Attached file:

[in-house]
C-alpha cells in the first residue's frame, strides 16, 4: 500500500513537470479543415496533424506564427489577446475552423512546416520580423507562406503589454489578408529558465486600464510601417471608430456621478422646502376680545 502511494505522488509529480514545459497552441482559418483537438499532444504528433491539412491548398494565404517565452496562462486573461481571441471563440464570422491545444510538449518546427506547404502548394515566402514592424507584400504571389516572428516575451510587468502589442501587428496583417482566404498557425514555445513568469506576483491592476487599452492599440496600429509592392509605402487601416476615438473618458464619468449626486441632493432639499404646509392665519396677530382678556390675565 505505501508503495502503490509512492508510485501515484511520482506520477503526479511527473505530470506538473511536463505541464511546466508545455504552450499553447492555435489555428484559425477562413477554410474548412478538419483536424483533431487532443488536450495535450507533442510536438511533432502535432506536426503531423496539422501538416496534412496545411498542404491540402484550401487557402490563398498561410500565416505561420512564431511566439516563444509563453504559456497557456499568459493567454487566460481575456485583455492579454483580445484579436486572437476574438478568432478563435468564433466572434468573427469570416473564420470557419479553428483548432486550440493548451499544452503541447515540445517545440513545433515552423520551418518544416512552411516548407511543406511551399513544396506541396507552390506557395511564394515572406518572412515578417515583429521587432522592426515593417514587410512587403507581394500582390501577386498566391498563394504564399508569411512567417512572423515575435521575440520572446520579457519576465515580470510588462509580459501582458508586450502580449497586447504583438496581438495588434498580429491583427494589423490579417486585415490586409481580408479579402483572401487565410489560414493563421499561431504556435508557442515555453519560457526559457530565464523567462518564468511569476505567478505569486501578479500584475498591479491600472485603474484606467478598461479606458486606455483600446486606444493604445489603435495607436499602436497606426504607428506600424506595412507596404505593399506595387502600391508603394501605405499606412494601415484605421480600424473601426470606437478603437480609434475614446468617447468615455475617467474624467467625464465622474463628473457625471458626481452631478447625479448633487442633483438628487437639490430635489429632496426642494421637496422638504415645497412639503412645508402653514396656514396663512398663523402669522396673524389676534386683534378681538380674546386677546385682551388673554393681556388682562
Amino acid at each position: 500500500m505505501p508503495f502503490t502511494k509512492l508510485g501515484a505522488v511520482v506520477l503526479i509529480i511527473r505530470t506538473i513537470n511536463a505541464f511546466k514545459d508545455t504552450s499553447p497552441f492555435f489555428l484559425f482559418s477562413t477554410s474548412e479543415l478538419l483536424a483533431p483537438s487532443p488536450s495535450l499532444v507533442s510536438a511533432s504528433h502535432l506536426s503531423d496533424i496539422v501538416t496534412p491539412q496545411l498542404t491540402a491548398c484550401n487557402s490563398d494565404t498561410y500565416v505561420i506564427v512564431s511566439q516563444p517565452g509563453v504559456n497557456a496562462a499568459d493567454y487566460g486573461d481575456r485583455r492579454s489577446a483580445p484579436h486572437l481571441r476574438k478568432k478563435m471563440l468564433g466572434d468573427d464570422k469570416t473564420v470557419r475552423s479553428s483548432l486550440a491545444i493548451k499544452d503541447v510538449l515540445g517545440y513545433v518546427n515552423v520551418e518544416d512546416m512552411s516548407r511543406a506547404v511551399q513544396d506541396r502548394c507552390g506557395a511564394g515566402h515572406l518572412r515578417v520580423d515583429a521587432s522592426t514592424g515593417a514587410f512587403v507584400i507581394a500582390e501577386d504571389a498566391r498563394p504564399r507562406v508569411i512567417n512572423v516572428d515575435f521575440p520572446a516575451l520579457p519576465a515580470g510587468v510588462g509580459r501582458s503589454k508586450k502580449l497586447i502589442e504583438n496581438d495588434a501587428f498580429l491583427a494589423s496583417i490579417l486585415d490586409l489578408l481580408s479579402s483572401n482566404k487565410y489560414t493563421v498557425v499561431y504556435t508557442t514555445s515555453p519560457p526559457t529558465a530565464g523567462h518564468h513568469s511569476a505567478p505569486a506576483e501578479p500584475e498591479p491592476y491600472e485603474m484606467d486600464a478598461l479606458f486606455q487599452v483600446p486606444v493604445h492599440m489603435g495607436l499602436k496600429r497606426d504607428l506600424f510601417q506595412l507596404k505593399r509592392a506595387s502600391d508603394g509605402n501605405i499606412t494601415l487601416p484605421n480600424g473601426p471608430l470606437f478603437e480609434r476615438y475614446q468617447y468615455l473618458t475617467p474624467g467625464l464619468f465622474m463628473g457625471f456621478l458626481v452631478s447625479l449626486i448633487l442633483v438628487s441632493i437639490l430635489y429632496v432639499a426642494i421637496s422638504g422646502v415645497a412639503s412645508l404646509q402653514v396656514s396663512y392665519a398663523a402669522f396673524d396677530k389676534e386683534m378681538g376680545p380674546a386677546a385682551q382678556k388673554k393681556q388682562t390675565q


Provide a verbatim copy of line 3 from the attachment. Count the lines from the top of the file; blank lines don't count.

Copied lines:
Amino acid at each position: 500500500m505505501p508503495f502503490t502511494k509512492l508510485g501515484a505522488v511520482v506520477l503526479i509529480i511527473r505530470t506538473i513537470n511536463a505541464f511546466k514545459d508545455t504552450s499553447p497552441f492555435f489555428l484559425f482559418s477562413t477554410s474548412e479543415l478538419l483536424a483533431p483537438s487532443p488536450s495535450l499532444v507533442s510536438a511533432s504528433h502535432l506536426s503531423d496533424i496539422v501538416t496534412p491539412q496545411l498542404t491540402a491548398c484550401n487557402s490563398d494565404t498561410y500565416v505561420i506564427v512564431s511566439q516563444p517565452g509563453v504559456n497557456a496562462a499568459d493567454y487566460g486573461d481575456r485583455r492579454s489577446a483580445p484579436h486572437l481571441r476574438k478568432k478563435m471563440l468564433g466572434d468573427d464570422k469570416t473564420v470557419r475552423s479553428s483548432l486550440a491545444i493548451k499544452d503541447v510538449l515540445g517545440y513545433v518546427n515552423v520551418e518544416d512546416m512552411s516548407r511543406a506547404v511551399q513544396d506541396r502548394c507552390g506557395a511564394g515566402h515572406l518572412r515578417v520580423d515583429a521587432s522592426t514592424g515593417a514587410f512587403v507584400i507581394a500582390e501577386d504571389a498566391r498563394p504564399r507562406v508569411i512567417n512572423v516572428d515575435f521575440p520572446a516575451l520579457p519576465a515580470g510587468v510588462g509580459r501582458s503589454k508586450k502580449l497586447i502589442e504583438n496581438d495588434a501587428f498580429l491583427a494589423s496583417i490579417l486585415d490586409l489578408l481580408s479579402s483572401n482566404k487565410y489560414t493563421v498557425v499561431y504556435t508557442t514555445s515555453p519560457p526559457t529558465a530565464g523567462h518564468h513568469s511569476a505567478p505569486a506576483e501578479p500584475e498591479p491592476y491600472e485603474m484606467d486600464a478598461l479606458f486606455q487599452v483600446p486606444v493604445h492599440m489603435g495607436l499602436k496600429r497606426d504607428l506600424f510601417q506595412l507596404k505593399r509592392a506595387s502600391d508603394g509605402n501605405i499606412t494601415l487601416p484605421n480600424g473601426p471608430l470606437f478603437e480609434r476615438y475614446q468617447y468615455l473618458t475617467p474624467g467625464l464619468f465622474m463628473g457625471f456621478l458626481v452631478s447625479l449626486i448633487l442633483v438628487s441632493i437639490l430635489y429632496v432639499a426642494i421637496s422638504g422646502v415645497a412639503s412645508l404646509q402653514v396656514s396663512y392665519a398663523a402669522f396673524d396677530k389676534e386683534m378681538g376680545p380674546a386677546a385682551q382678556k388673554k393681556q388682562t390675565q